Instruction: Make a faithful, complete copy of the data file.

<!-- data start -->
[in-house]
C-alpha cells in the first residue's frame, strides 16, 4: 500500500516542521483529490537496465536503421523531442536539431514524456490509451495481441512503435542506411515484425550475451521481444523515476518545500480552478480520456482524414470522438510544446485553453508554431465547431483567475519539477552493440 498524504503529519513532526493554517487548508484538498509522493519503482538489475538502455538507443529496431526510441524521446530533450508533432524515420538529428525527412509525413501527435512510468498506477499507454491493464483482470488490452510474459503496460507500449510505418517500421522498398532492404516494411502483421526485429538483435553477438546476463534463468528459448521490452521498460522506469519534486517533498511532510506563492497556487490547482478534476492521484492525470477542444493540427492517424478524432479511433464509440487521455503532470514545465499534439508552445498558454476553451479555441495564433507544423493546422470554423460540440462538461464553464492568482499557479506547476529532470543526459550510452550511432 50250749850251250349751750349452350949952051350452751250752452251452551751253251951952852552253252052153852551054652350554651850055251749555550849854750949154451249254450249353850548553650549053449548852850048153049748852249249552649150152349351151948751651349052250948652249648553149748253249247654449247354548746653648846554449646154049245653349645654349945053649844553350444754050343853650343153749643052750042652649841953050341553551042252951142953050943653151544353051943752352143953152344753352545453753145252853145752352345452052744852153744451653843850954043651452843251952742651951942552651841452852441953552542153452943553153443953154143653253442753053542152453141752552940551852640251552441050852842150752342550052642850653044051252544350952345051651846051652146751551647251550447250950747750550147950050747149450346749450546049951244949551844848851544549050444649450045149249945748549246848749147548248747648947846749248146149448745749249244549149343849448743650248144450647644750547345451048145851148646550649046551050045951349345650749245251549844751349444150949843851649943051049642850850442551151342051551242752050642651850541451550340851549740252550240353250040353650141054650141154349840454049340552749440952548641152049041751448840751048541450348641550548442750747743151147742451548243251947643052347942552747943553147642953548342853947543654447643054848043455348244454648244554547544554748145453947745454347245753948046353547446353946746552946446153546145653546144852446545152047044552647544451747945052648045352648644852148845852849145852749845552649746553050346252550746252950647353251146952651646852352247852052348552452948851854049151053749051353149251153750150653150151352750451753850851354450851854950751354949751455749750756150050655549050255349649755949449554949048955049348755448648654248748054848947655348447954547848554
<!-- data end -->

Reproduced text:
[in-house]
C-alpha cells in the first residue's frame, strides 16, 4: 500500500516542521483529490537496465536503421523531442536539431514524456490509451495481441512503435542506411515484425550475451521481444523515476518545500480552478480520456482524414470522438510544446485553453508554431465547431483567475519539477552493440 498524504503529519513532526493554517487548508484538498509522493519503482538489475538502455538507443529496431526510441524521446530533450508533432524515420538529428525527412509525413501527435512510468498506477499507454491493464483482470488490452510474459503496460507500449510505418517500421522498398532492404516494411502483421526485429538483435553477438546476463534463468528459448521490452521498460522506469519534486517533498511532510506563492497556487490547482478534476492521484492525470477542444493540427492517424478524432479511433464509440487521455503532470514545465499534439508552445498558454476553451479555441495564433507544423493546422470554423460540440462538461464553464492568482499557479506547476529532470543526459550510452550511432 50250749850251250349751750349452350949952051350452751250752452251452551751253251951952852552253252052153852551054652350554651850055251749555550849854750949154451249254450249353850548553650549053449548852850048153049748852249249552649150152349351151948751651349052250948652249648553149748253249247654449247354548746653648846554449646154049245653349645654349945053649844553350444754050343853650343153749643052750042652649841953050341553551042252951142953050943653151544353051943752352143953152344753352545453753145252853145752352345452052744852153744451653843850954043651452843251952742651951942552651841452852441953552542153452943553153443953154143653253442753053542152453141752552940551852640251552441050852842150752342550052642850653044051252544350952345051651846051652146751551647251550447250950747750550147950050747149450346749450546049951244949551844848851544549050444649450045149249945748549246848749147548248747648947846749248146149448745749249244549149343849448743650248144450647644750547345451048145851148646550649046551050045951349345650749245251549844751349444150949843851649943051049642850850442551151342051551242752050642651850541451550340851549740252550240353250040353650141054650141154349840454049340552749440952548641152049041751448840751048541450348641550548442750747743151147742451548243251947643052347942552747943553147642953548342853947543654447643054848043455348244454648244554547544554748145453947745454347245753948046353547446353946746552946446153546145653546144852446545152047044552647544451747945052648045352648644852148845852849145852749845552649746553050346252550746252950647353251146952651646852352247852052348552452948851854049151053749051353149251153750150653150151352750451753850851354450851854950751354949751455749750756150050655549050255349649755949449554949048955049348755448648654248748054848947655348447954547848554